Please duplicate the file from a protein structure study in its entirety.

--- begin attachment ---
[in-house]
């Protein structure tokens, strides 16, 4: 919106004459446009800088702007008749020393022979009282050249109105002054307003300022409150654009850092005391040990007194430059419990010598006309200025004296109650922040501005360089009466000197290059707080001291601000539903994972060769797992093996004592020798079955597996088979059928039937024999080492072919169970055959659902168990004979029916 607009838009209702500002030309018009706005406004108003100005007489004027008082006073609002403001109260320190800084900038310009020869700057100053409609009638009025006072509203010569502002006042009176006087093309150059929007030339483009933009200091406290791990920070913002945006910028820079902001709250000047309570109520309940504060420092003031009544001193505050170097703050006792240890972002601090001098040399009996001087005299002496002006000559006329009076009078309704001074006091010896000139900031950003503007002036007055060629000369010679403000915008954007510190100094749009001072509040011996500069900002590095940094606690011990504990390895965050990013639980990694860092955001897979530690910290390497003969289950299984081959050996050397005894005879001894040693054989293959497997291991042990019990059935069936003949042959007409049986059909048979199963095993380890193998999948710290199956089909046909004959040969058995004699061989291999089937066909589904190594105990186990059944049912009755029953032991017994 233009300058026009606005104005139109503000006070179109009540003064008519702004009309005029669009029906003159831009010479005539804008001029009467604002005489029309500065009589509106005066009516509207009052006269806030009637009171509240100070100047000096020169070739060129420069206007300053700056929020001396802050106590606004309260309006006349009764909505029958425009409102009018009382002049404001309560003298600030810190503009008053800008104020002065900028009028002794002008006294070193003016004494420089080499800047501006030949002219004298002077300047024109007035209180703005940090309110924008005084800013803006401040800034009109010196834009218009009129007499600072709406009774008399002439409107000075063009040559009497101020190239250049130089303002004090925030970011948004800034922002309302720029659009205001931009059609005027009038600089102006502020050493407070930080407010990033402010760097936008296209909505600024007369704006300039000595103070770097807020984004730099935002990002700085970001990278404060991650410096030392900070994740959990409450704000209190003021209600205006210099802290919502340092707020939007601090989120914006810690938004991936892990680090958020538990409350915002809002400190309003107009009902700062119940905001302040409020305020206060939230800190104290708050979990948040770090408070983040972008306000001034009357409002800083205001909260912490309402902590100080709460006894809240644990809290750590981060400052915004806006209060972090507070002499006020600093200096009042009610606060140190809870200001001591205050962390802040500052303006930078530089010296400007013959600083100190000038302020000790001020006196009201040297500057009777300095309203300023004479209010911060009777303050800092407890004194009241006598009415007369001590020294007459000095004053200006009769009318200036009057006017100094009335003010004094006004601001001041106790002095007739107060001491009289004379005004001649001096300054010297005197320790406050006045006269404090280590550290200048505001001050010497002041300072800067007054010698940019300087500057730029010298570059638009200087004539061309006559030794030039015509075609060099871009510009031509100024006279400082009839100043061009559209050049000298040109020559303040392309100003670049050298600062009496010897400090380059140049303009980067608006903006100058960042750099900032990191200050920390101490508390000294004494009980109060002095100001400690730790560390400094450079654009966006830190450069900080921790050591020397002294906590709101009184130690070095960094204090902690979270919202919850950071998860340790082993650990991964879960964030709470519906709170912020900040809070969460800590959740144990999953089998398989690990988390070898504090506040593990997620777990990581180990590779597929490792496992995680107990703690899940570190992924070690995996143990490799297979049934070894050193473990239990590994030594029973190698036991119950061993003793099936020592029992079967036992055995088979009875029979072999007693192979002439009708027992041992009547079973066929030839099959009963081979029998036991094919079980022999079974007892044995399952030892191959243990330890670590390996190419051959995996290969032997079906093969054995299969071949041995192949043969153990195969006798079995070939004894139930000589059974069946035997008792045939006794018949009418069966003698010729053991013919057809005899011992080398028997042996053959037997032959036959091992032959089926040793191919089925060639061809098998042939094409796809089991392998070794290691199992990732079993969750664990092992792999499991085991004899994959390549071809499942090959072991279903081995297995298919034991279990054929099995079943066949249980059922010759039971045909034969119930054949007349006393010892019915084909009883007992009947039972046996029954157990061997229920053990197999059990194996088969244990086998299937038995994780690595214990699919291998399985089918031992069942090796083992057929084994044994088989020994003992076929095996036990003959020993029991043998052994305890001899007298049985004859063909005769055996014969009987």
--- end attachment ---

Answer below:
[in-house]
């Protein structure tokens, strides 16, 4: 919106004459446009800088702007008749020393022979009282050249109105002054307003300022409150654009850092005391040990007194430059419990010598006309200025004296109650922040501005360089009466000197290059707080001291601000539903994972060769797992093996004592020798079955597996088979059928039937024999080492072919169970055959659902168990004979029916 607009838009209702500002030309018009706005406004108003100005007489004027008082006073609002403001109260320190800084900038310009020869700057100053409609009638009025006072509203010569502002006042009176006087093309150059929007030339483009933009200091406290791990920070913002945006910028820079902001709250000047309570109520309940504060420092003031009544001193505050170097703050006792240890972002601090001098040399009996001087005299002496002006000559006329009076009078309704001074006091010896000139900031950003503007002036007055060629000369010679403000915008954007510190100094749009001072509040011996500069900002590095940094606690011990504990390895965050990013639980990694860092955001897979530690910290390497003969289950299984081959050996050397005894005879001894040693054989293959497997291991042990019990059935069936003949042959007409049986059909048979199963095993380890193998999948710290199956089909046909004959040969058995004699061989291999089937066909589904190594105990186990059944049912009755029953032991017994 233009300058026009606005104005139109503000006070179109009540003064008519702004009309005029669009029906003159831009010479005539804008001029009467604002005489029309500065009589509106005066009516509207009052006269806030009637009171509240100070100047000096020169070739060129420069206007300053700056929020001396802050106590606004309260309006006349009764909505029958425009409102009018009382002049404001309560003298600030810190503009008053800008104020002065900028009028002794002008006294070193003016004494420089080499800047501006030949002219004298002077300047024109007035209180703005940090309110924008005084800013803006401040800034009109010196834009218009009129007499600072709406009774008399002439409107000075063009040559009497101020190239250049130089303002004090925030970011948004800034922002309302720029659009205001931009059609005027009038600089102006502020050493407070930080407010990033402010760097936008296209909505600024007369704006300039000595103070770097807020984004730099935002990002700085970001990278404060991650410096030392900070994740959990409450704000209190003021209600205006210099802290919502340092707020939007601090989120914006810690938004991936892990680090958020538990409350915002809002400190309003107009009902700062119940905001302040409020305020206060939230800190104290708050979990948040770090408070983040972008306000001034009357409002800083205001909260912490309402902590100080709460006894809240644990809290750590981060400052915004806006209060972090507070002499006020600093200096009042009610606060140190809870200001001591205050962390802040500052303006930078530089010296400007013959600083100190000038302020000790001020006196009201040297500057009777300095309203300023004479209010911060009777303050800092407890004194009241006598009415007369001590020294007459000095004053200006009769009318200036009057006017100094009335003010004094006004601001001041106790002095007739107060001491009289004379005004001649001096300054010297005197320790406050006045006269404090280590550290200048505001001050010497002041300072800067007054010698940019300087500057730029010298570059638009200087004539061309006559030794030039015509075609060099871009510009031509100024006279400082009839100043061009559209050049000298040109020559303040392309100003670049050298600062009496010897400090380059140049303009980067608006903006100058960042750099900032990191200050920390101490508390000294004494009980109060002095100001400690730790560390400094450079654009966006830190450069900080921790050591020397002294906590709101009184130690070095960094204090902690979270919202919850950071998860340790082993650990991964879960964030709470519906709170912020900040809070969460800590959740144990999953089998398989690990988390070898504090506040593990997620777990990581180990590779597929490792496992995680107990703690899940570190992924070690995996143990490799297979049934070894050193473990239990590994030594029973190698036991119950061993003793099936020592029992079967036992055995088979009875029979072999007693192979002439009708027992041992009547079973066929030839099959009963081979029998036991094919079980022999079974007892044995399952030892191959243990330890670590390996190419051959995996290969032997079906093969054995299969071949041995192949043969153990195969006798079995070939004894139930000589059974069946035997008792045939006794018949009418069966003698010729053991013919057809005899011992080398028997042996053959037997032959036959091992032959089926040793191919089925060639061809098998042939094409796809089991392998070794290691199992990732079993969750664990092992792999499991085991004899994959390549071809499942090959072991279903081995297995298919034991279990054929099995079943066949249980059922010759039971045909034969119930054949007349006393010892019915084909009883007992009947039972046996029954157990061997229920053990197999059990194996088969244990086998299937038995994780690595214990699919291998399985089918031992069942090796083992057929084994044994088989020994003992076929095996036990003959020993029991043998052994305890001899007298049985004859063909005769055996014969009987």